There are dozens of specific smart home gadgets for the kitchen and bedroom, as well as hundreds for the living room, but smart devices for the bathroom are noticeably lacking. Why? To most individuals, the answer is undoubtedly self-evident.
There are some areas of the house where you’d want to be alone. One of them is the bathroom. When you’re in there, the last thing you want is a chime followed by a delivery notice, or for one of your children to use the broadcast feature to talk to you. Still, smart technology in the bathroom has a lot of potentials, but it has to be the correct technology.
The bathroom is a personal area.
Let’s face it: we go to the restroom to do things we wouldn’t talk about in polite company. It’s an unavoidable element of being human, and we’re predisposed to seek seclusion in that environment. On a visceral level, the concept of putting a gadget with a camera or a microphone in the restroom is unnerving.
Consider what would happen if you went to a dinner party and went to the bathroom to freshen yourself, only to find a Nest Hub Max on the bathroom sink, its camera pointing at you as you washed your hands. It may be the first and last time you visited that house for supper.
A smart speaker could find a home in a bathroom for playing music while taking a lengthy bath, but the majority of smart home equipment doesn’t fit in a bathroom without giving us the creeps. So, what type of smart technology might make the bathroom a smarter place? It’s simple: smart health and safety technology.
More: Wyze unveils a $20 Smartwatch that monitors health controls smart home devices
Oh, the bidets, scales, and smart toilets!
The bathroom is the starting point for any health-related undertaking. It’s where we clean our teeth, keep our scales, and most people’s medicine cabinets are kept. Smart scales have already established themselves in our bathrooms, with models like the Wyze Scale S gaining a foothold thanks to the extensive health data they give.
Bathrooms may also benefit from smart lighting. They’re LED, so they’re less prone than old-school halogen or fluorescent bulbs to crack from moisture on a hot bulb. Hair straighteners and other equipment may be turned off using smart plugs, which is a nice feature.
So, what smart devices are left that are genuinely useful in the bathroom? Although there aren’t many, bidets and smart toilets should not be overlooked. They frequently cross paths.
Bidets are widely used in other parts of the world, but they have yet to catch on in the United States. When I suggest that a bidet may be quite the experience if you aren’t expecting it, I speak from firsthand experience (I apologize to all the people I frightened in that Tokyo bathroom.) So, why haven’t they noticed this?
“The biggest barrier with mass bidet adoption in the United States is probably the cultural stigma,” says Miki Agrawal, creator, and chief creative officer of Tushy. Bidets have been used in other civilizations for ages, but we’ve been indoctrinated to believe that toilet paper suffices. In actuality, it costs us money every month (billions of dollars each year), kills millions of trees, and causes chronic infections and ailments such as UTIs, hemorrhoid’s, and fissures down there.”
There’s also the misconception that bidets are difficult to install, which is untrue. Sure, water lines need to be fiddled with, but anyone who has installed a video doorbell or a smart lock can install a bidet.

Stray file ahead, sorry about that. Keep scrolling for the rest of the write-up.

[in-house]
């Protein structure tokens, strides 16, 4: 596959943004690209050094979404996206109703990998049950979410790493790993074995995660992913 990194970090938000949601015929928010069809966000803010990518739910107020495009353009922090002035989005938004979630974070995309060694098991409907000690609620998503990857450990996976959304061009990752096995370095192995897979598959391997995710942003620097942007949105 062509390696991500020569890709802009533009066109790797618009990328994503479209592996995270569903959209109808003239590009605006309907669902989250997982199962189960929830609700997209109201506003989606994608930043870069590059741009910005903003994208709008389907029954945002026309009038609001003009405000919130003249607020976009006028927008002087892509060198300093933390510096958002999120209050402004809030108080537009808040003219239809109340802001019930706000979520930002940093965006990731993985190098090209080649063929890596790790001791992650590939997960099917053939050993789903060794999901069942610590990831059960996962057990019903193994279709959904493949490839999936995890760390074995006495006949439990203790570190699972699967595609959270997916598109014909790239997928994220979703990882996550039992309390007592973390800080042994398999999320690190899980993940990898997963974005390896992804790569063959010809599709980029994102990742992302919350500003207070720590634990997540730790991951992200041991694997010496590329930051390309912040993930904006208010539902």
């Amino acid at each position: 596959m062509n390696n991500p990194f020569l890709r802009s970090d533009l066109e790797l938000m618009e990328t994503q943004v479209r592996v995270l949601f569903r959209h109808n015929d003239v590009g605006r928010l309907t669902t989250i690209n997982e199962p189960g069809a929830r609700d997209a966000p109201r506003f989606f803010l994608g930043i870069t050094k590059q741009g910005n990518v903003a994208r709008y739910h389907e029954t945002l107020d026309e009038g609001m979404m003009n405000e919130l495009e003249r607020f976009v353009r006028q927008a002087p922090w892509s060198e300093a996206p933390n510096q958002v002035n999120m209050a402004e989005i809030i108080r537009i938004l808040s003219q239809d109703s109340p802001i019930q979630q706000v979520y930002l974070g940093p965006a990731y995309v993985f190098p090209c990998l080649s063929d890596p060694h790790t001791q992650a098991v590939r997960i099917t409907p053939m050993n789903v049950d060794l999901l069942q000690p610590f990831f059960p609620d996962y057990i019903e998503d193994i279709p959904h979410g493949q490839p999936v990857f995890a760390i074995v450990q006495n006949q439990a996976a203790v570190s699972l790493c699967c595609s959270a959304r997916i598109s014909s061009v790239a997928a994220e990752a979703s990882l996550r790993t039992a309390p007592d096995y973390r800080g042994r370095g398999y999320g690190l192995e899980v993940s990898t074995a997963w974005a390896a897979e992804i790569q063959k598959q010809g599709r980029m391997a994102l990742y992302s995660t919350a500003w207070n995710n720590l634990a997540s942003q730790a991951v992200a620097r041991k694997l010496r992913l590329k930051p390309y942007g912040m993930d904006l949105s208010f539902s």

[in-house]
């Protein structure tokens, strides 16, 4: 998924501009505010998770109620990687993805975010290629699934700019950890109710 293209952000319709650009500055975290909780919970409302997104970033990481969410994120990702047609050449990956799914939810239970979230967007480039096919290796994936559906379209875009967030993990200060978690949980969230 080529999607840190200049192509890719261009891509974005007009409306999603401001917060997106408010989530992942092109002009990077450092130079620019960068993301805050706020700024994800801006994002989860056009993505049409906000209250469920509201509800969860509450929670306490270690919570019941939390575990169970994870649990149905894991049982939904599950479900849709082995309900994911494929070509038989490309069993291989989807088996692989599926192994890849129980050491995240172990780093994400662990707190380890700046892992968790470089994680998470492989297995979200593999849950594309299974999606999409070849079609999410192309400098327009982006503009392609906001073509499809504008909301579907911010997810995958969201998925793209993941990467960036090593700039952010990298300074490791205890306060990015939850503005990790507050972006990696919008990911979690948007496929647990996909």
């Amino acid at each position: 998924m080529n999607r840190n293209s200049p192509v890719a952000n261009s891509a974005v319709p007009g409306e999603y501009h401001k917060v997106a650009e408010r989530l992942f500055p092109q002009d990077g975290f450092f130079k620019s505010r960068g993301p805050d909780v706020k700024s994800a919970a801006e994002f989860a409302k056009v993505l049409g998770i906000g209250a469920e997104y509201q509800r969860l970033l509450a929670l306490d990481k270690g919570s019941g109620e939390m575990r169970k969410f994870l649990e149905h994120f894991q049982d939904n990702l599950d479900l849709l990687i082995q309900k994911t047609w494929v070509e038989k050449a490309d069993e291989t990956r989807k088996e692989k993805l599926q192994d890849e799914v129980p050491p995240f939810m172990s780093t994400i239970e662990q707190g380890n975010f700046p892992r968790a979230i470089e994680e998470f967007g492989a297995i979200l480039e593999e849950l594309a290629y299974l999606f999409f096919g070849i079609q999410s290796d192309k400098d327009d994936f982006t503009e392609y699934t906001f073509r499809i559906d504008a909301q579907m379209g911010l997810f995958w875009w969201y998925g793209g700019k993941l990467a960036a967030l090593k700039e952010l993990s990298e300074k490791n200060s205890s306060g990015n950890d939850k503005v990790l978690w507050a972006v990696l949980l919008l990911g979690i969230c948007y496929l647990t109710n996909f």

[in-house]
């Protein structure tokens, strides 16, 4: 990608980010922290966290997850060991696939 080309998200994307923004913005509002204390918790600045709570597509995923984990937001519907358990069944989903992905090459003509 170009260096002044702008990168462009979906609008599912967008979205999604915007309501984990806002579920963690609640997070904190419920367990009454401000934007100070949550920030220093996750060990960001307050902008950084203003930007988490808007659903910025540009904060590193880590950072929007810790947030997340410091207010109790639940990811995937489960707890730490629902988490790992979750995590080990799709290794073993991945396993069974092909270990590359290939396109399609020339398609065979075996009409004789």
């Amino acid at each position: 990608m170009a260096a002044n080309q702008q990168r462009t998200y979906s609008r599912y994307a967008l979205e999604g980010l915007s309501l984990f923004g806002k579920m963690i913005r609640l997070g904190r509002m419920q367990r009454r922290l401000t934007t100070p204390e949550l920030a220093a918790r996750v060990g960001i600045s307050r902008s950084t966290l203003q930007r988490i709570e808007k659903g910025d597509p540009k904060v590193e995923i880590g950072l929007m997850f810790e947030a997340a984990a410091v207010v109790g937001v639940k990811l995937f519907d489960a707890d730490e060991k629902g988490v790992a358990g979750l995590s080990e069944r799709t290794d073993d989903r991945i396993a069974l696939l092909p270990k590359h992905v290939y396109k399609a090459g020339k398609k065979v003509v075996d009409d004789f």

A bidet is a step in the right direction if you want to cut down on toilet paper consumption and lower your carbon impact. So, what happens next? How about a toilet that analyses your Poop and informs you what’s wrong with your eating habits?
In early 2021, Toto suggested a prototype Wellness Toilet that would provide consumers health recommendations based on what they flushed down the toilet. It may, for example, identify a lack of fibers in your diet and recommend dietary changes. Feces, as disgusting as it is, contains a wealth of information about your body. It can be used by doctors to detect illness symptoms. It could be unnecessary to visit little rooms with plastic containers if your toilet gathered the information for you so you could simply show the app to your doctor.
We must accept our discomfort.
Another barrier to overcome is the fact that even contemplating the usage of technology in the restroom makes many people uncomfortable. If smart home technology is to take over every part of the house, including the bathroom, we must become accustomed to being uncomfortable.
Smart technology, particularly health-focused technology, has the potential to do a lot of good. Consider a smart toilet and a smart scale that communicated with one another. You might begin a muscle-building routine and monitor your body composition on the scale as well as your macronutrient intake on the toilet.
If smart home technology is to take over every part of the house, including the bathroom, we must become accustomed to being uncomfortable.
Smart bathroom technology can even help you save money on your water bill. Smart showers make it simple to get the ideal temperature every time, while smart water valves lower total flow without compromising sanitation.
A smart toothbrush can assist you in improving your dental health. Smart drug distributors can guarantee that elderly relatives receive the appropriate medication at the appropriate time. While getting ready, smart mirrors may show weather, news, and other information (although the same can be accomplished with a smart display in another room.)Home Automation >> Other >> Other Smart Devices >> Why is the bathroom the smart home’s ultimate frontier?